To claim the presidency, Mitt Romney is faced with the challenge of winning over voters who may have supported President Barack Obama four years ago, especially independents in key swing states. But it's making nice with the people in his own backyard, literally, that could prove to be the most problematic for the Republican nominee.
The New York Times' Michael Barbaro takes a deep dive into Romney's relationship—or lack thereof—with the people who live near him in La Jolla, Calif., where presidential politics is coloring a debate over the candidate's plans to quadruple the size of his vacation home there.
But that's not the only complaint people in this wealthy beach enclave have about Romney. Some neighbors complain about Romney's new presidential entourage—including dozens of Secret Service agents who now guard the candidate 24 hours a day—and its effect on their quiet street.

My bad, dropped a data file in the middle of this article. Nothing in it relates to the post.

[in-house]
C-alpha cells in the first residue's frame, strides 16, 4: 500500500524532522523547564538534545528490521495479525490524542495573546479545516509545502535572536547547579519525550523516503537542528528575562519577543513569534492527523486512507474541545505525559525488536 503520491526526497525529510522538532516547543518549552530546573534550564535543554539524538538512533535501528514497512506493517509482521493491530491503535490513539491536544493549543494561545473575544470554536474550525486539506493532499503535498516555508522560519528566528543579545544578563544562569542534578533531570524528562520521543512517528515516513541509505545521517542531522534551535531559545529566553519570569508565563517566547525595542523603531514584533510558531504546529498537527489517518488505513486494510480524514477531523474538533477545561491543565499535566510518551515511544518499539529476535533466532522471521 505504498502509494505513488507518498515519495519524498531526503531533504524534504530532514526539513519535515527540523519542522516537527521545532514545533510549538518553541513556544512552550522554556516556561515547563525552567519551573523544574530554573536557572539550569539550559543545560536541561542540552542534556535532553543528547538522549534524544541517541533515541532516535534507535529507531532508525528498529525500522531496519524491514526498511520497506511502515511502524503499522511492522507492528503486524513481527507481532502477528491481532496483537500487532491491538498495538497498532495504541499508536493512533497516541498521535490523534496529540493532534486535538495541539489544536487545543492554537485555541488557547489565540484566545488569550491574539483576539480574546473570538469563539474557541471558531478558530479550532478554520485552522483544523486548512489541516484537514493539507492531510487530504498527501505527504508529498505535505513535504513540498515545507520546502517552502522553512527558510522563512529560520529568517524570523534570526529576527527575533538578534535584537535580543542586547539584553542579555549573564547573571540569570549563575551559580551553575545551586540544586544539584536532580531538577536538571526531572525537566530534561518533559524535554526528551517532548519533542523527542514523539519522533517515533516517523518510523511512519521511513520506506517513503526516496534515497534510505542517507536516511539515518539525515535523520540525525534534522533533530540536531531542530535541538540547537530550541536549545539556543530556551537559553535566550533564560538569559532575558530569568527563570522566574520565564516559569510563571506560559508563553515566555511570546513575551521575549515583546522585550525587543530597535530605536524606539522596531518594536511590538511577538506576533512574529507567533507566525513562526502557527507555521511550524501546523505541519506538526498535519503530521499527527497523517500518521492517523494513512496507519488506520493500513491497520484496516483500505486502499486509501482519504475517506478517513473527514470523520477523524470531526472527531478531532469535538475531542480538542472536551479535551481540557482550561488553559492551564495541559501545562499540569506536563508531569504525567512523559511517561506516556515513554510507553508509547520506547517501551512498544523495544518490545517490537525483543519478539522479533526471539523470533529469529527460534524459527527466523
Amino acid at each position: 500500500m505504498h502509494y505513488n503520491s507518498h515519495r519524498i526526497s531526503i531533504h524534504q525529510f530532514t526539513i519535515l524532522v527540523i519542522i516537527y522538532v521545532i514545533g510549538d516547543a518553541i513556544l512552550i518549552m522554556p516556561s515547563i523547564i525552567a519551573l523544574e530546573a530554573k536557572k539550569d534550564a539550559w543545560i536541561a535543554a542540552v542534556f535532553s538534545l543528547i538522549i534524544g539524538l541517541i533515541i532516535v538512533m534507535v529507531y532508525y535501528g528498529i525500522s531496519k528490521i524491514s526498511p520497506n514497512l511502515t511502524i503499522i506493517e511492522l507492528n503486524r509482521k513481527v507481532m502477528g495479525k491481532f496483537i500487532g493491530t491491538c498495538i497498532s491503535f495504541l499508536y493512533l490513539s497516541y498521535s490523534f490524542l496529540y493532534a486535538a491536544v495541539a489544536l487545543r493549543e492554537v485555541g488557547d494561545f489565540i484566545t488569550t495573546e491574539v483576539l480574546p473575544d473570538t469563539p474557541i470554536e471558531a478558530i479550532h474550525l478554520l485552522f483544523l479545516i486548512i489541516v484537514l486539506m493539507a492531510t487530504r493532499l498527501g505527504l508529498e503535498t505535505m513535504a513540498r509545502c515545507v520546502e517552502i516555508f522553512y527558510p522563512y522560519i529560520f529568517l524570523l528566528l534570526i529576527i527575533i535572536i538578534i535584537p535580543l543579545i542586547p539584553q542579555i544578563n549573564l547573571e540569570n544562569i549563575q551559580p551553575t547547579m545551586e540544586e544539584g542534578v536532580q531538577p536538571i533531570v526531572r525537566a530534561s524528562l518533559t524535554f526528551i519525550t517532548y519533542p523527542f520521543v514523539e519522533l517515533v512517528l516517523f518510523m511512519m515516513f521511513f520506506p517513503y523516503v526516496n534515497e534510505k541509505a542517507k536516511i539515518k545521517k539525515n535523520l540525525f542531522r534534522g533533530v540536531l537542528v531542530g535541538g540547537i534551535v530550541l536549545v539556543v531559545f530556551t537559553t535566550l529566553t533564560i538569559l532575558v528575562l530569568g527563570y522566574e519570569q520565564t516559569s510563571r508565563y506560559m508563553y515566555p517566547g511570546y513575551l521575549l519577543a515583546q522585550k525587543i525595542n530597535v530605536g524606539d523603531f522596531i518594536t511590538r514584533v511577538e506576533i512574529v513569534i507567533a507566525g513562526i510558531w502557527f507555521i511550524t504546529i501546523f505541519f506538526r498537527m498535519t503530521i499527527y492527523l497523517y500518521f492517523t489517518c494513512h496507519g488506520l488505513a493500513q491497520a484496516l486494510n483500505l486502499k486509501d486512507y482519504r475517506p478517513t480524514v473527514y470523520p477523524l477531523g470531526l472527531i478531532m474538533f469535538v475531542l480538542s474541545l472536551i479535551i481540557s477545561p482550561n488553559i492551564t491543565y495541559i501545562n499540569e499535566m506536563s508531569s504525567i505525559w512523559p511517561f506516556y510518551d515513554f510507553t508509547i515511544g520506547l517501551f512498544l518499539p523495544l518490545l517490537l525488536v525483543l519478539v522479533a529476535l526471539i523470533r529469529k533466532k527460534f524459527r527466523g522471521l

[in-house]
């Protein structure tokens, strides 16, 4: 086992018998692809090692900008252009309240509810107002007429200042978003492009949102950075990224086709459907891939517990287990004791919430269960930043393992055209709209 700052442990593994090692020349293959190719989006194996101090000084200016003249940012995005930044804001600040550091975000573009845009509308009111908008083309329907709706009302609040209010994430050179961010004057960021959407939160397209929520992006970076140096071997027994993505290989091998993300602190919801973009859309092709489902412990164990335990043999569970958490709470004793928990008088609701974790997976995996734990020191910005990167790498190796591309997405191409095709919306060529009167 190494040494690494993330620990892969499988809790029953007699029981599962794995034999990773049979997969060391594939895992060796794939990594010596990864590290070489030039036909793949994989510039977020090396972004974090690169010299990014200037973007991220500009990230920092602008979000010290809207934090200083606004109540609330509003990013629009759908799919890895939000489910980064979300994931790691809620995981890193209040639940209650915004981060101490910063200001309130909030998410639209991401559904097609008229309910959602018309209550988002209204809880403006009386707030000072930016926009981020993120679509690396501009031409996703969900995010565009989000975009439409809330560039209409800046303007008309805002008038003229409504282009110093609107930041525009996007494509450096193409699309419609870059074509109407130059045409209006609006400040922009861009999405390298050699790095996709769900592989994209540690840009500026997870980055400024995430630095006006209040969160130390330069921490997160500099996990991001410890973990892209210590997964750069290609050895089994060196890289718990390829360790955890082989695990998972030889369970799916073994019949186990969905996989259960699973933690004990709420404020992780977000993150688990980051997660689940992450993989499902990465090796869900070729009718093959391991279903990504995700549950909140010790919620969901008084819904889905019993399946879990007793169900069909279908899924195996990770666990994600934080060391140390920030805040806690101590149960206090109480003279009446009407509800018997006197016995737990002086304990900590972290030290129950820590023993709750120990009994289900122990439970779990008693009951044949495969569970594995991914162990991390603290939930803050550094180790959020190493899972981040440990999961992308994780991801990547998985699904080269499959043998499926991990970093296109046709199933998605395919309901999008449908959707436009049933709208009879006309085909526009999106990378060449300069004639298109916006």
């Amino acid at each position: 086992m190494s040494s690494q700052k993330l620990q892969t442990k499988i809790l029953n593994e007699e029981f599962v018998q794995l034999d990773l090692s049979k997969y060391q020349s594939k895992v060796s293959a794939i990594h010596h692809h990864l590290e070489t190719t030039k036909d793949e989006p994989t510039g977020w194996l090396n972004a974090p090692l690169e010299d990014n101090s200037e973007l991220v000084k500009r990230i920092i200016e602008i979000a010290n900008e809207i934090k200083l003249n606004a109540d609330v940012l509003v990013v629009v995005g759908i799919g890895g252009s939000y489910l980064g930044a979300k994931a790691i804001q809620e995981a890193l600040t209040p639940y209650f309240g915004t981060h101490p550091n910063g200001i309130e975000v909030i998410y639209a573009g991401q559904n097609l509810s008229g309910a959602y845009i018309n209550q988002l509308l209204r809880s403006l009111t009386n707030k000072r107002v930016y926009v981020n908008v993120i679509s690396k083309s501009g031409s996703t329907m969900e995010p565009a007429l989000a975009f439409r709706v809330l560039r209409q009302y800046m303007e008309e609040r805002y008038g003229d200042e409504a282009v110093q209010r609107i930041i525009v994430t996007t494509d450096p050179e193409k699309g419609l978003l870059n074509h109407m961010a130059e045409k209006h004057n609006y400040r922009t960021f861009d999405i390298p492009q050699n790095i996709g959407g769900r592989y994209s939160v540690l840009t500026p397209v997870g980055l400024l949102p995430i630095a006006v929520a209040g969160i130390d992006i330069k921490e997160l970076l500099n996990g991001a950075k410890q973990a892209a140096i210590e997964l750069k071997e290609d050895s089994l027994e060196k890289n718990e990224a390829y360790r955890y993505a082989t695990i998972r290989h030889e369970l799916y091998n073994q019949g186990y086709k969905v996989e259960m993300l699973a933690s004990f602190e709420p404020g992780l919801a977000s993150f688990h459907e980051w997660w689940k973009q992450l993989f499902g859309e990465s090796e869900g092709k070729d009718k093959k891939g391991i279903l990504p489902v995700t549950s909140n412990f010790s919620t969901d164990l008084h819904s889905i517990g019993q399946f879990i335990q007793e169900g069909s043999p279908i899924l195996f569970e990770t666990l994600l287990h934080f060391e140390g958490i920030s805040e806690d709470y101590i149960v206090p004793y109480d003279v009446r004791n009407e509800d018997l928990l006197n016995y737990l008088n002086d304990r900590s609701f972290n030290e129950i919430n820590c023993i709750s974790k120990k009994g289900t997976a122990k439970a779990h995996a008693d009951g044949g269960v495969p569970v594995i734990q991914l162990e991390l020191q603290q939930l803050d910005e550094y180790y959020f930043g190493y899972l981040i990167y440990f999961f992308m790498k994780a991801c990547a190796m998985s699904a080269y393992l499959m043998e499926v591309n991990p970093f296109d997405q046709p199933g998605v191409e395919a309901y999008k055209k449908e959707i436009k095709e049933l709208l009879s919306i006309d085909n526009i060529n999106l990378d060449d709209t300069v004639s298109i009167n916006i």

Yet most of the angst about Romney seems to be driven by disagreement with the candidate's politics. At least six homes near Romney's house are owned by gay couples, including the home four doors up the street where the couple are trying to organize a fundraiser at their home for Obama because of his support of same sex marriage.
According to Barbaro, many people on Romney's street were surprised that Romney chose to move into a "progressive" neighborhood, as one neighbor puts it. Adding to the tensions, the candidate, who was spotted painting his fence a few weekends ago, rarely engages with his neighbors, which has irked many of them.
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Some in the neighborhood simply cast Romney as a fuddy-duddy. An unidentified man tells the Times Romney confronted him about smoking pot on the beach last summer and asked him to stop. Recently, the issue came up again, when a police officer asked Mark Quint, a Democrat who lives a few doors down from Romney, to report any pot smoking on the beach because of neighbor complaints.
"He was pretty clear it was the Romneys, " Quint told Barbaro.
- Politics & Government
- Mitt Romney
- President Barack Obama